Buoys Placed Near Eagle Pass, Texas
A string of buoys is deployed to prevent migrants from swimming across the Rio Grande in Eagle Pass on July 13, 2023. Jordan Vonderhaar/The Texas Tribune

A woman and two children died on Friday night in the Río Grande, in Eagle Pass, when attempting to cross from Mexico to the United States.

Border Patrol authorities said they were made aware of a situation of distress but were prevented from responding by Texas national guard troops under the direction of Texas Governor Greg Abbott.

"In responding to a distress call from the Mexican government, Border Patrol agents were physically barred by Texas officials from entering the area," a border spokesperson said about the issue.

U.S. Rep. Henry Cuellar, D-Texas, described the event saying that Border Patrol agents "made physical contact with the Texas Military Department and the Texas National Guard at the Shelby Park Entrance Gate and verbally relayed the information. However, Texas Military Department soldiers stated they would not grant access to the migrants — even in the event of an emergency — and that they would send a soldier to investigate the situation."

The Texas Military Department, on its end, disputed the account, saying its personnel were made aware of a distress report but could find no migrants needing help in the river and later were made aware of an incident nearby, on the Mexican side of the river, that did not require their help.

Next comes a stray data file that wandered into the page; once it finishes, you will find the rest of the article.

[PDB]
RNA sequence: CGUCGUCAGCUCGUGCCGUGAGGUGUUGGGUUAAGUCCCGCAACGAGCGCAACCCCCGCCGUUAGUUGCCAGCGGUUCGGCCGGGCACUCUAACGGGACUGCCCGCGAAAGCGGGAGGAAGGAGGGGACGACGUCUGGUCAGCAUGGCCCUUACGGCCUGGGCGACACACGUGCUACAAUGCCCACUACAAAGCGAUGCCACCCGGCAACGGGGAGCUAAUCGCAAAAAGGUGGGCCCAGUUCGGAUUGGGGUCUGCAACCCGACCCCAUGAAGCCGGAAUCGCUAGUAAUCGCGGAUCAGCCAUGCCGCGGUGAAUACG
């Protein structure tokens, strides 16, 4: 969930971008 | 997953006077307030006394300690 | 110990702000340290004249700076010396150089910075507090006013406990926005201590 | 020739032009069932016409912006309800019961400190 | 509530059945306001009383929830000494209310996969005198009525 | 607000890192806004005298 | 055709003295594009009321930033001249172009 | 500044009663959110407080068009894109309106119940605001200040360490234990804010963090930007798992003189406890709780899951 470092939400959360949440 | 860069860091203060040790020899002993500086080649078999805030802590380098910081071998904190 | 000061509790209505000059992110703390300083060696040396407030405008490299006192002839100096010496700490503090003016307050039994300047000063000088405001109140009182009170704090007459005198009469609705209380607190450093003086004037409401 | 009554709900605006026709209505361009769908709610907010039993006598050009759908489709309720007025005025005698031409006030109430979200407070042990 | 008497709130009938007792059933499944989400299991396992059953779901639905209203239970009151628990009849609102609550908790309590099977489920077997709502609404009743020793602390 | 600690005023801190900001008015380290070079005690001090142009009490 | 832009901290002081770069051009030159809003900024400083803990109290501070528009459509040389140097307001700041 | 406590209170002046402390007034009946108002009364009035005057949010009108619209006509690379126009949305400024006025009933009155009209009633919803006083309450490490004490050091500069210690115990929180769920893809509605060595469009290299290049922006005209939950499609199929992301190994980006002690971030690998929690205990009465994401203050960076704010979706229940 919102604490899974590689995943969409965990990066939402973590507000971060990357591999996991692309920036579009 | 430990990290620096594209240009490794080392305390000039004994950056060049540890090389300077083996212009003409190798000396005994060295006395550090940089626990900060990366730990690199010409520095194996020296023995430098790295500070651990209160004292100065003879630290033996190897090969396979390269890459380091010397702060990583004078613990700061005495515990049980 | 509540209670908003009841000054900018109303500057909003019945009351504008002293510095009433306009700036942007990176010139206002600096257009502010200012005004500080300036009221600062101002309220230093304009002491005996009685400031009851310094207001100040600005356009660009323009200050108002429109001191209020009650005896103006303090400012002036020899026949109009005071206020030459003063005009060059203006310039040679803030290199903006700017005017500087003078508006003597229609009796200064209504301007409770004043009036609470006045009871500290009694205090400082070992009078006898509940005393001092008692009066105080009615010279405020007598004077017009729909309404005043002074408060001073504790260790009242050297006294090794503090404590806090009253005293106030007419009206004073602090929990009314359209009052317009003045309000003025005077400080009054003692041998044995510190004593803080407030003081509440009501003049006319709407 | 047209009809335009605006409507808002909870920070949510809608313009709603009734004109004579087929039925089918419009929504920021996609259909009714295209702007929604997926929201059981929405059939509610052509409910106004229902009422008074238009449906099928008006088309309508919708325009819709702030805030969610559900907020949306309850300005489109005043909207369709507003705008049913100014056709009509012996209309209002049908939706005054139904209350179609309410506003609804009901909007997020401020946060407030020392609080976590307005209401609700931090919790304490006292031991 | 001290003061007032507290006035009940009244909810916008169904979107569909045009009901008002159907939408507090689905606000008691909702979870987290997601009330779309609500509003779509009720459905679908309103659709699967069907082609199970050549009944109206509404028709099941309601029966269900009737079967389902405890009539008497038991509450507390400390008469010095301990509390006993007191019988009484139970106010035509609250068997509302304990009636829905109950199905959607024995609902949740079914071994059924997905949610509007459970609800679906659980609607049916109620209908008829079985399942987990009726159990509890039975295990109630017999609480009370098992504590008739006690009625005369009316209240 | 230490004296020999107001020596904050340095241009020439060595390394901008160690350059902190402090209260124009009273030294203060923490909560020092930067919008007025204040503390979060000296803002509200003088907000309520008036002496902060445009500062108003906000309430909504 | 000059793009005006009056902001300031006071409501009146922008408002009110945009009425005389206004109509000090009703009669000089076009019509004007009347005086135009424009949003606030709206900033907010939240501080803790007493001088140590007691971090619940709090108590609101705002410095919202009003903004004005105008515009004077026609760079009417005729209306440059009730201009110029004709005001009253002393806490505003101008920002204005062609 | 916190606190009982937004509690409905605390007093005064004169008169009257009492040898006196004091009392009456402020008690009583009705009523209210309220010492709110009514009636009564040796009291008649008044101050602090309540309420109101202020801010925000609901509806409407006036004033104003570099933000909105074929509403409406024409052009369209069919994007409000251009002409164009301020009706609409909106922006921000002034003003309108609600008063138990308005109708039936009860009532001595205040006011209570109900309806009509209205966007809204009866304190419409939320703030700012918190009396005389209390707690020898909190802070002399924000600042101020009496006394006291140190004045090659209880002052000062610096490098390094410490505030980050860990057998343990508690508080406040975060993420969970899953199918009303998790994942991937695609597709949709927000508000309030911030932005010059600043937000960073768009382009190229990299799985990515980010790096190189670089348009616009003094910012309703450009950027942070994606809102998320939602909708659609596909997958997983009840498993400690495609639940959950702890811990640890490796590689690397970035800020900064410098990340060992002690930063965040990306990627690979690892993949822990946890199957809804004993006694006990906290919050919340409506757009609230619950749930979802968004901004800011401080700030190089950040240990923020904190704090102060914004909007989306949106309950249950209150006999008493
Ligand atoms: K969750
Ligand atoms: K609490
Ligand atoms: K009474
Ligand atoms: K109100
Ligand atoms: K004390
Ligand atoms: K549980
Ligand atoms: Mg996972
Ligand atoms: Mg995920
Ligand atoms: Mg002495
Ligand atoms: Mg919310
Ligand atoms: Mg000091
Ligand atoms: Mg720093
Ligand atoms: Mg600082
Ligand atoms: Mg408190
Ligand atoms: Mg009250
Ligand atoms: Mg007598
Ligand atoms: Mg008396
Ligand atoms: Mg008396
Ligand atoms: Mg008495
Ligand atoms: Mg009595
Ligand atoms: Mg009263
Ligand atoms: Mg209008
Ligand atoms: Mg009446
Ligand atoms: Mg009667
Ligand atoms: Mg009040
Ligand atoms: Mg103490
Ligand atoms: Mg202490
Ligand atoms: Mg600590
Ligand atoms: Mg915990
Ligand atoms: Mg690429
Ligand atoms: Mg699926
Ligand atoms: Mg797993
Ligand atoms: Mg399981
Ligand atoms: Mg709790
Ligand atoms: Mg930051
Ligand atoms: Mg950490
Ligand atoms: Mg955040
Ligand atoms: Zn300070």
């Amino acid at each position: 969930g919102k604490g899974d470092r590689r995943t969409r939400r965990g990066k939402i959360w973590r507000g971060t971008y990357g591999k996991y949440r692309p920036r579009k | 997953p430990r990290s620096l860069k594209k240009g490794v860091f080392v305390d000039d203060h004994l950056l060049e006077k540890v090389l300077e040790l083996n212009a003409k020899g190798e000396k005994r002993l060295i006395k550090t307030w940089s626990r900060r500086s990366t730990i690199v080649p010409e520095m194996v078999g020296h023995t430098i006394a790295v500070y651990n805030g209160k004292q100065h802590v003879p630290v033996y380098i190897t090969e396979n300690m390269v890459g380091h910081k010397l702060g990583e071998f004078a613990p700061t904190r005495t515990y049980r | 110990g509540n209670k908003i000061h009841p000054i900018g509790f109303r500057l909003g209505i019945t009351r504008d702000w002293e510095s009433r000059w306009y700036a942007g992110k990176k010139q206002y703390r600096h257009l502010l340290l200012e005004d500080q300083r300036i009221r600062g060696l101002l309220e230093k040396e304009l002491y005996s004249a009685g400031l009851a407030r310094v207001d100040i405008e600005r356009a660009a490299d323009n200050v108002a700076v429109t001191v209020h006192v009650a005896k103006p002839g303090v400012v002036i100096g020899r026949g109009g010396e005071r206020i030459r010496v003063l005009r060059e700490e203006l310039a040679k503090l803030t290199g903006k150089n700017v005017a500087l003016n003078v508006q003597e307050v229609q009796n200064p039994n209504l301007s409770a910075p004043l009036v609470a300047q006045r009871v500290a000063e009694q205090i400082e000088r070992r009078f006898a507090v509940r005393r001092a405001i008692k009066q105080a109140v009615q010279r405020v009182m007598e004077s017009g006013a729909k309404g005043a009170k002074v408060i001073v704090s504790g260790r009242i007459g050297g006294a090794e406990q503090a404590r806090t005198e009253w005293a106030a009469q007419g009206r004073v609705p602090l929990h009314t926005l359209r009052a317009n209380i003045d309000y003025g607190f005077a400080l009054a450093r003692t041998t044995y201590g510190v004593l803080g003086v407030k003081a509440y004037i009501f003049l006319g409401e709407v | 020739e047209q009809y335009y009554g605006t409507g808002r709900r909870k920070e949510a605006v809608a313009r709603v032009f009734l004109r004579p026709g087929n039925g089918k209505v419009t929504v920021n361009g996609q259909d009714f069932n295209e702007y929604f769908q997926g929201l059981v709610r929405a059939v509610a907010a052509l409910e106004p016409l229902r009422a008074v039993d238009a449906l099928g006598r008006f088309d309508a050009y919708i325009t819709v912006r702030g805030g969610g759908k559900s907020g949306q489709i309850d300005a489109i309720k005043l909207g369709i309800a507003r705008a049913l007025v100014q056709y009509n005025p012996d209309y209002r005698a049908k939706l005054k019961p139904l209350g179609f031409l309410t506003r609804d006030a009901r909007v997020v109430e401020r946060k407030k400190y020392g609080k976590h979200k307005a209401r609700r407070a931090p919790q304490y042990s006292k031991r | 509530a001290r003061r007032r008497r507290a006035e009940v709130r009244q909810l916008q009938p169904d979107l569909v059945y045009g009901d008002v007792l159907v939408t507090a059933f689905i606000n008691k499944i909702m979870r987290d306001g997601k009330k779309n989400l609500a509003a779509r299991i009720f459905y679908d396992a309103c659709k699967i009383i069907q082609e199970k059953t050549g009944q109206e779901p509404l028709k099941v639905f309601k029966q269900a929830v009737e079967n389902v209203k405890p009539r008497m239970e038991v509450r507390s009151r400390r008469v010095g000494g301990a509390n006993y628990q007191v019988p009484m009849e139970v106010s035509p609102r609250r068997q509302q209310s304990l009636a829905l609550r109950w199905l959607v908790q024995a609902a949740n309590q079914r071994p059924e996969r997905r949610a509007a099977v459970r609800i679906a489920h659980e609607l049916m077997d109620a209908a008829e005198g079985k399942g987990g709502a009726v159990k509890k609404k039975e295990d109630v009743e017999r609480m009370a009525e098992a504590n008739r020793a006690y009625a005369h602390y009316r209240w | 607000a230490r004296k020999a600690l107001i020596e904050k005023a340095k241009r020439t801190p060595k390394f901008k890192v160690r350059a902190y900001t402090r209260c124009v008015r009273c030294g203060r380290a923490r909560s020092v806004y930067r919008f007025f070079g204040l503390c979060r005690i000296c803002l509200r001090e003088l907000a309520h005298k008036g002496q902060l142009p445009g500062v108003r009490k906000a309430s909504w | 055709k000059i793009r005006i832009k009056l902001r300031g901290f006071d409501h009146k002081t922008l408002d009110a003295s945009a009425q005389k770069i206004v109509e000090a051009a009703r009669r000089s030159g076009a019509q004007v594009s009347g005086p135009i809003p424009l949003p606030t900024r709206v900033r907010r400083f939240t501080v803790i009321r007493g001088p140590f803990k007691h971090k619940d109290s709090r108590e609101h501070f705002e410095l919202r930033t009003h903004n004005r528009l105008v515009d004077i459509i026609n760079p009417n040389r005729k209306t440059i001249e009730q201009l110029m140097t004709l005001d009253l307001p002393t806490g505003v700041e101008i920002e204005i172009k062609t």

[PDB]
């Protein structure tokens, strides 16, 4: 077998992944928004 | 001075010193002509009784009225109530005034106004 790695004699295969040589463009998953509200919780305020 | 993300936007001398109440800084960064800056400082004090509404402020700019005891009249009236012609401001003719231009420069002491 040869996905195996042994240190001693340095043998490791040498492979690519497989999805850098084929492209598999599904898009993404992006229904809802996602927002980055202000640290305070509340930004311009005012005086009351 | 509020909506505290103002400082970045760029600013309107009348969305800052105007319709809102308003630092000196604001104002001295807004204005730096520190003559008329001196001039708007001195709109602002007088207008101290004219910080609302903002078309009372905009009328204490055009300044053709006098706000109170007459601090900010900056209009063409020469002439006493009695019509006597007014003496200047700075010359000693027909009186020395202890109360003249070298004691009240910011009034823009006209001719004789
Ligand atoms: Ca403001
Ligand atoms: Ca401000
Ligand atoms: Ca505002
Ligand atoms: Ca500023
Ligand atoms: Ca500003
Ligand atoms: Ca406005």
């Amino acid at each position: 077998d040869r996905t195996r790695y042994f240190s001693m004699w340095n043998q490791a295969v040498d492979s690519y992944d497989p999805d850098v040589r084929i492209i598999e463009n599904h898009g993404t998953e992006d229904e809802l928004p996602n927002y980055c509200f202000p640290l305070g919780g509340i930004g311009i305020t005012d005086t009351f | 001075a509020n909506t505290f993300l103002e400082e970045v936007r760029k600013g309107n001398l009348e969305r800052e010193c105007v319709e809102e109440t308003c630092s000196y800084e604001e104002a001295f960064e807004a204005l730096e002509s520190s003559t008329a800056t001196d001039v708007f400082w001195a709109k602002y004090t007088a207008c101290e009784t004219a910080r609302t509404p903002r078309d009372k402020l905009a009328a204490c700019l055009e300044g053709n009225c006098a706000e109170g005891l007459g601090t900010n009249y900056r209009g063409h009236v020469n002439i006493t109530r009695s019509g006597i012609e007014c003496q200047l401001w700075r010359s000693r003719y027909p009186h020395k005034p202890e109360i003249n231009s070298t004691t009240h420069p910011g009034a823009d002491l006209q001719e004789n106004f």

"At no time did TMD security personnel along the river observe any distressed migrants, nor did TMD turn back any illegal immigrants from the US during this period," it said.

NBC News highlighted that the spat comes amid an ongoing battle between the Department of Homeland Security and Texas over access to the border in Eagle Pass, which DHS says is cordoned off by barbed wire erected by the state. A court in December ruled in favor of Texas and barred federal agents from removing the barriers.

The parties are at odds over immigration enforcement, with the Department of Justice filing a lawsuit claiming a new Texas law, which allows local officials to arrest and deport migrants who cross the border unlawfully is unconstitutional.

Concretely, the suit claims that the Constitution assigns the federal government, and not the states, with the responsibility to regulate immigration and enforce laws related to its international border.

SB4, as Texas' law is known, makes it a misdemeanor to illegally cross the border and a second-degree felony to do so for a second time. Punishments for this latter case range between 180 days in jail to 20 years in prison. The law also allows judges to order that undocumented people "return to the foreign nation from which they entered."

Texas governor Greg Abbott claimed that some eight million people have crossed the border illegally since Biden, a Democrat, took office in January 2021. Abbott defended the new law as constitutional, saying Texas had been left to "fend for itself." He added that the bill passed by the Republican-majority Texas state legislature was needed to "stop the tidal wave of illegal entry into Texas."

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